Arizona History Timeline

By | May 12, 2022

Indigenous peoples from Central America and South America, as well as from Mexico, had already traveled north to this land now called Arizona, some 25,000 BC.

The legendary Apache and Navajo countries began arriving in Arizona in the 13th century, and somewhere between the 11th and 14th centuries, the Pueblo Indian culture built their mysterious prehistoric cliff dwellings across the American Southwest, much of which still exists. today.

Arriving in 1539 in search of the Seven Cities of Gold, Marcos de Nisa, a Franciscan friar from Spain, was the first European to explore Arizona; shortly after Francisco Vazquez de Coronado followed in his quest for gold.

The early settlements built here were for missionary purposes only. In 1775, the Spanish established Fort Tucson, and in fact, Tucson is one of the oldest cities in the United States of America.

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Following Mexico’s successful War of Independence from Spain in 1821, the Arizona region came under Mexican control. Then during the Mexican-American War (1846-1848), both America and Mexico fought for control of Texas. When that war ended, (by convention) the booming US took possession of Texas, and what is now California, Nevada, Utah, smaller parts of New Mexico, Colorado and Wyoming, and of course, Arizona.

In 1853, the remaining lands below the Gila River were also acquired by the US and became part of the New Mexico Territory, with Fort Whipple its capital. In 1865 Prescott became the capital, then Tucson; back to Prescott in 1877, and finally Phoenix in 1889.

As the prospectors rushed west to join the California Gold Rush of 1849, gold, silver and copper were also discovered in Arizona, which attracted most of the early settlers. Those frontiersmen (pioneers of sorts) faced many obstacles, including the war parties of the great Indian chiefs, Geronimo and Cochise.

In the 1870s, mining flourished as some of the largest copper deposits ever discovered were in Bisbee. Silver was found in the Tombstone, but that frontier town became famous (not for the silver), but for its western iniquity. Wyatt Earp and his brothers gained their rep after Gunfire at the Well Corral at Tombstone in 1881.

In the late 19th century, Brigham Young sent Mormons from Utah to settle in Arizona Territory; they subsequently founded several towns including Heber, Table Mountain, Safford, and Snowflake.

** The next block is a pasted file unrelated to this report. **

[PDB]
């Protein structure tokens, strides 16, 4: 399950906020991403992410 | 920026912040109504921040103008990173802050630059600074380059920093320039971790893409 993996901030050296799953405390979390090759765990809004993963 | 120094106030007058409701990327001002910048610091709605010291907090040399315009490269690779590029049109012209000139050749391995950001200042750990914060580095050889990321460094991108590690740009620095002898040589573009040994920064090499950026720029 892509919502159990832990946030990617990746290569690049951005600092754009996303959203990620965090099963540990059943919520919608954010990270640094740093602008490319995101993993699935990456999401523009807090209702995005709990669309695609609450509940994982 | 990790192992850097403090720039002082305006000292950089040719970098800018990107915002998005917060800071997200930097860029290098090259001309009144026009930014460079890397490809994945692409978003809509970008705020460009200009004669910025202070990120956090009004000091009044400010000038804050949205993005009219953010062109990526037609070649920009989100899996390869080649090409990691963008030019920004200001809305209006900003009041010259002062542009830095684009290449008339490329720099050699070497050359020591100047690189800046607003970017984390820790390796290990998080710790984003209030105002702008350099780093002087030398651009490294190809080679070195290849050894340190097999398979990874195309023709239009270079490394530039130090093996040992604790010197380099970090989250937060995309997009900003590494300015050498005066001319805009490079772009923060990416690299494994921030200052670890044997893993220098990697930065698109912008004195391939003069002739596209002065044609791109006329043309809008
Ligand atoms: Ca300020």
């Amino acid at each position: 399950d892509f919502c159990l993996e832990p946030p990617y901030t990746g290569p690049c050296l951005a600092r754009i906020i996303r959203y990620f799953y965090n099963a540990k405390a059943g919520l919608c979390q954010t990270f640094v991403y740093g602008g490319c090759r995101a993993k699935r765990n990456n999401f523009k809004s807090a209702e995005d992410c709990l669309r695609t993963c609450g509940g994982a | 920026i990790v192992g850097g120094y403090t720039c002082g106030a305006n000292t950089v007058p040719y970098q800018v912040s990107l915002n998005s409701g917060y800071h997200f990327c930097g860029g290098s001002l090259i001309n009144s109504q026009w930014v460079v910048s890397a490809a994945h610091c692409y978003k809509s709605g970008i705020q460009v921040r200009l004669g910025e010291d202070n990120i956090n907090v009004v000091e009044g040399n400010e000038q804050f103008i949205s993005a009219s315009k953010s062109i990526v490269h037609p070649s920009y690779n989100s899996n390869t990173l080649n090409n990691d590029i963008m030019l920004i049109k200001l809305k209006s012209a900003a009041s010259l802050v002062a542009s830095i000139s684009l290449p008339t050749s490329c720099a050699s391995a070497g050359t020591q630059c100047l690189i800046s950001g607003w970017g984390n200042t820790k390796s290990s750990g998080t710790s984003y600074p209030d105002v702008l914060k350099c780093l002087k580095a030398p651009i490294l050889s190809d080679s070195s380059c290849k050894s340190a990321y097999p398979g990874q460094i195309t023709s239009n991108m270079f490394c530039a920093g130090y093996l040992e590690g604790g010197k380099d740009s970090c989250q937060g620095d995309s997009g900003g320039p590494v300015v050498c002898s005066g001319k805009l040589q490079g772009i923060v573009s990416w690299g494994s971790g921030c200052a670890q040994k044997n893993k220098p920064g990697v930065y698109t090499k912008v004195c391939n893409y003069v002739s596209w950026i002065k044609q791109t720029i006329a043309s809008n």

Arizona became the 48th state on February 14, 1912, and the last adjacent state admitted to the Union. Following World War I and World War II, the population grew rapidly as the state’s agricultural, manufacturing and mining industries expanded and prospered.

…. Sing the song that’s in your hearts, sing the great Southwest, thank God, for Arizona, in a glorious dressed light. Lyrics from the state’s official song, “Arizona”, by Margaret Rowe Clifford.

Arizona Today

World famous for its stunning scenery, Arizona is home to many of the planet’s most spectacular natural wonders, including the Grand Canyon.. For those reasons and many more, warm weather tourism is one of Arizona’s most important industries.

Stylish and rustic, Arizona is a mix of Native American and Hispanic cultures, and represents the real flavor and essence of the American West. It is a favorite stop for golfers and vacationers, and remains one of the most popular retirement destinations in the world.

Arizona is home to some of the fastest growing metropolitan areas in the United States. The Phoenix Capitol is home to 1.3 million people and continues to grow as both a vacation destination and an approved place to call home. The dry, hot climate is a favorite of the active senior citizen crowd.

Science and technology museums, vast nature preserves, and some of the world’s finest health resorts are located in Arizona. The city of Sedona is known for its famous energy vortexes, spiritual community and amazing red rock monuments. Tucson is known for its art galleries and southwestern architecture.

Arizona History